Britain and the German Churches, 1945-1950
The Role of the Religious Affairs Branch in the British Zone
It is well known that at the key allied conferences during the latter part of World War II the future victorious allies were already progressing their post-war planning. Duly, an Allied Control Commission, with the task of providing administrative functions and eventually handing them over to an elected government, was formed in post-war Germany. In the Western zones, the cornerstone of coordinated administration was a policy of denazification, demilitarisation and democratization. Almost all sectors of German life would thereafter to be administered by the Allies.
German Churches and religious affairs had, however, been promised to the defeated Germany. Of course, Nazism hadn't spared the Christian churches, and so questions of denazification and the future relationship between church and state in Germany remained significant. This book examines the British approach towards post-war German religious and ecclesiastical life by highlighting the role of the British Element of the Control Commission, more specifically the Religious Affairs Branch that was separated from the Education Branch at the end of 1945. Considering British attitudes to Catholics and Protestants, as well as the remaining Jewish and Muslim communities in Germany, this book uncovers allied differences with regards to organising future religious life in Germany.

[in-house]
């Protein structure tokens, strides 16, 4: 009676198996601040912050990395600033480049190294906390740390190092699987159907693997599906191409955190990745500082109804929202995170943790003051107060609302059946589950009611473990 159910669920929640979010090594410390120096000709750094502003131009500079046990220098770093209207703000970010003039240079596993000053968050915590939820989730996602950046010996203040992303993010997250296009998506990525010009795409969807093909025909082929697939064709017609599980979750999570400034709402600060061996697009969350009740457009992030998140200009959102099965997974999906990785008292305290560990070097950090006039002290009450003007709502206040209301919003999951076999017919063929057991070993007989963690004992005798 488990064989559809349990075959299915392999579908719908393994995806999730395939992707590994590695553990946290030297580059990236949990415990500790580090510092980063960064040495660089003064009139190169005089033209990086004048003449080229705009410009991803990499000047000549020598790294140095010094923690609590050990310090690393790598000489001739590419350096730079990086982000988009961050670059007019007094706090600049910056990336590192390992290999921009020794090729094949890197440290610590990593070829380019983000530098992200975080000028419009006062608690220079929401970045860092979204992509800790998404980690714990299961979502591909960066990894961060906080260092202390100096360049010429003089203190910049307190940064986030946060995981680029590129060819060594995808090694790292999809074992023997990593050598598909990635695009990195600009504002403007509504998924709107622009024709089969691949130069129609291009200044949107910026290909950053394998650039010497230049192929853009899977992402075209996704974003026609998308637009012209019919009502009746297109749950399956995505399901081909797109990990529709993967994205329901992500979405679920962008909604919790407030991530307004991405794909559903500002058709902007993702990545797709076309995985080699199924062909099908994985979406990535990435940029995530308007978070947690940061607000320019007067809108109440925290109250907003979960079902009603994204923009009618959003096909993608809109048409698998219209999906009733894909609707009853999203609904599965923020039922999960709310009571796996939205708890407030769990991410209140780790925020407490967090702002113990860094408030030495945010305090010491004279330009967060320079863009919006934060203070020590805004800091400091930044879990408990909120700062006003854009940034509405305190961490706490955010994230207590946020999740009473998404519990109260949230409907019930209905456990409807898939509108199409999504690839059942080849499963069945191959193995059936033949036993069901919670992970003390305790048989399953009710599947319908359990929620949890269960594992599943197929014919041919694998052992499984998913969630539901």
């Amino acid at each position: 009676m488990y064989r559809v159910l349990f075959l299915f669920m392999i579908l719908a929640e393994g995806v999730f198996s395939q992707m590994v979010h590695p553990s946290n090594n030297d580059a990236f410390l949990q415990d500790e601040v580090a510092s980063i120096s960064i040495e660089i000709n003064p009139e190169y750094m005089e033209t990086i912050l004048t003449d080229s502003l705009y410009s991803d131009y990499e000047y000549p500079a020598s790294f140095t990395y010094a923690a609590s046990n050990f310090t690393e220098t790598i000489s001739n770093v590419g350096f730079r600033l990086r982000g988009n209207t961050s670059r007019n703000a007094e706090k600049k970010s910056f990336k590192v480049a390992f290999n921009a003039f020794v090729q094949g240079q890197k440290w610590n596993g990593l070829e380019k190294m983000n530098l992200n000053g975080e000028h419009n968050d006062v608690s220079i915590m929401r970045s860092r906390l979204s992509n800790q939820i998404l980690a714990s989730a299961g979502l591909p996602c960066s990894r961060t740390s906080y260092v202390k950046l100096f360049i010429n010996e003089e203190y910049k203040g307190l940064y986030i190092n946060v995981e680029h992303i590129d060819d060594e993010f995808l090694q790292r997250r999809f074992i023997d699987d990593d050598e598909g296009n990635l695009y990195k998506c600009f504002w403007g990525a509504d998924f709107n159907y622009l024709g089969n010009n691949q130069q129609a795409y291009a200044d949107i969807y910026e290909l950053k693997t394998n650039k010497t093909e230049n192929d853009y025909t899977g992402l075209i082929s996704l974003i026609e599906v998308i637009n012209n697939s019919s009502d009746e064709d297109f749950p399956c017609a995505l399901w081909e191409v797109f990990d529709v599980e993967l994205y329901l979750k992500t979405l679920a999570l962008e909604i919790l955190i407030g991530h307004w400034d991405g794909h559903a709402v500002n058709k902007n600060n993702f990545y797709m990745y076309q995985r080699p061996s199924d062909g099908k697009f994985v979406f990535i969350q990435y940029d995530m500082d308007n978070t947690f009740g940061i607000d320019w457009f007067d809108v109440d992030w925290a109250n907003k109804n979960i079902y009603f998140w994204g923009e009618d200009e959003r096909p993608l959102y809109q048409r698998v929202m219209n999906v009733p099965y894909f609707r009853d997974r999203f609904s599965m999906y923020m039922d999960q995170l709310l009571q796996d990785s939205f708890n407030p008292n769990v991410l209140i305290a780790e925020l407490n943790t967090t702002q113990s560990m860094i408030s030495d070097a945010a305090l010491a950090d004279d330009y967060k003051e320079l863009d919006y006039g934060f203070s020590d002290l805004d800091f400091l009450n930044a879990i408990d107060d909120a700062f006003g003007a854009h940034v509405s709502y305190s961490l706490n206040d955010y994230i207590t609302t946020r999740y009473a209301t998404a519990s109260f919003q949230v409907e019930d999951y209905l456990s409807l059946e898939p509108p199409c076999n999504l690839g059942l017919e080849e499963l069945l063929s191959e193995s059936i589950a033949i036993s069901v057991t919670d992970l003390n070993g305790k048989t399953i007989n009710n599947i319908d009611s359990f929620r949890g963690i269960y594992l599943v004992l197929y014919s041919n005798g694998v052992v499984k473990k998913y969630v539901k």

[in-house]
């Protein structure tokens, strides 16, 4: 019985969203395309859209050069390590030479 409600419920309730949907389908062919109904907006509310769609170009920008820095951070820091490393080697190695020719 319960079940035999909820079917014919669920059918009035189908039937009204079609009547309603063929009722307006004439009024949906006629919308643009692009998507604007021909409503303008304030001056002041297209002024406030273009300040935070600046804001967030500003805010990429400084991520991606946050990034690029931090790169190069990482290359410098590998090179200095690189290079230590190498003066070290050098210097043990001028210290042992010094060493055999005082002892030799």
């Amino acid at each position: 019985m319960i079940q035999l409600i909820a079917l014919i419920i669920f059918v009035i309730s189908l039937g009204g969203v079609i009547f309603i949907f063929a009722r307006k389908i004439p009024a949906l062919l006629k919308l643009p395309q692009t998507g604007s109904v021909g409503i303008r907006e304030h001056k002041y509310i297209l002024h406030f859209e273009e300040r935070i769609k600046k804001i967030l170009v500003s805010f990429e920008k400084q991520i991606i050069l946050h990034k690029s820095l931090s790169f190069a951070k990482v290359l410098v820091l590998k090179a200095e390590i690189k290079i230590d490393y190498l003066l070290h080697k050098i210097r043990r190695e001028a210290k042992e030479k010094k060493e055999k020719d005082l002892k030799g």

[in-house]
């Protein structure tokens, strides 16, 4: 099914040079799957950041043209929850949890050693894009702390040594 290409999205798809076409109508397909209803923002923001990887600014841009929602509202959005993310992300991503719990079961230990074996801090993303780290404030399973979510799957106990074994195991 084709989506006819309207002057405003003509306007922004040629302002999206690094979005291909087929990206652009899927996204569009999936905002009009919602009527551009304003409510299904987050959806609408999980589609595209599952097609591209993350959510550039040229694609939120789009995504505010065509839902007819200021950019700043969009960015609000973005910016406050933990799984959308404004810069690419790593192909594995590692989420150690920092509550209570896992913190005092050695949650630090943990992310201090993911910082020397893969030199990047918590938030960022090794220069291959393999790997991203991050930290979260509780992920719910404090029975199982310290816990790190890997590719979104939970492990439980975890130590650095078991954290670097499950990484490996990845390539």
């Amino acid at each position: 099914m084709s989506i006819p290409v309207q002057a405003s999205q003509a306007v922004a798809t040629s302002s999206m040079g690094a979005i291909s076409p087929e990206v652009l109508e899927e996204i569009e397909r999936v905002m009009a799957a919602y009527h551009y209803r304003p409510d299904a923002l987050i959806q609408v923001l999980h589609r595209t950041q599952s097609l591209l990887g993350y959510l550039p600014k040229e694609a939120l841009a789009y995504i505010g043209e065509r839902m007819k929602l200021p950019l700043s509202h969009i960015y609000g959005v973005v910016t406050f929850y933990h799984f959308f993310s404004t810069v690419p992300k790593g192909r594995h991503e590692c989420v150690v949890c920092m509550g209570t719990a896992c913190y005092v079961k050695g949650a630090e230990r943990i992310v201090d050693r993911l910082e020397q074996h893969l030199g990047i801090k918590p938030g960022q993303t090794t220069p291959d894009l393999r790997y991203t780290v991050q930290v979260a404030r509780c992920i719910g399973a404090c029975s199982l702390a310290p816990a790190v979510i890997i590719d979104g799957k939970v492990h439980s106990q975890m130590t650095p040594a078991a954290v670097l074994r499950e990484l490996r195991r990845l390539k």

PETER HOWSON is the author of Padre, Prisoner and Pen-Pusher. The World War One Experiences of the Reverend Benjamin O'Rorke and Muddling Through. The Organisation of British Army Chaplaincy in World War One. For Boydell's Church of England Record Society Series, he edited The First World War Diaries of the Rt. Rev. Llewellyn Gwynne (2019). As a member of the Royal Army Chaplains' Department Howson served in Germany during the period 1977to 1997.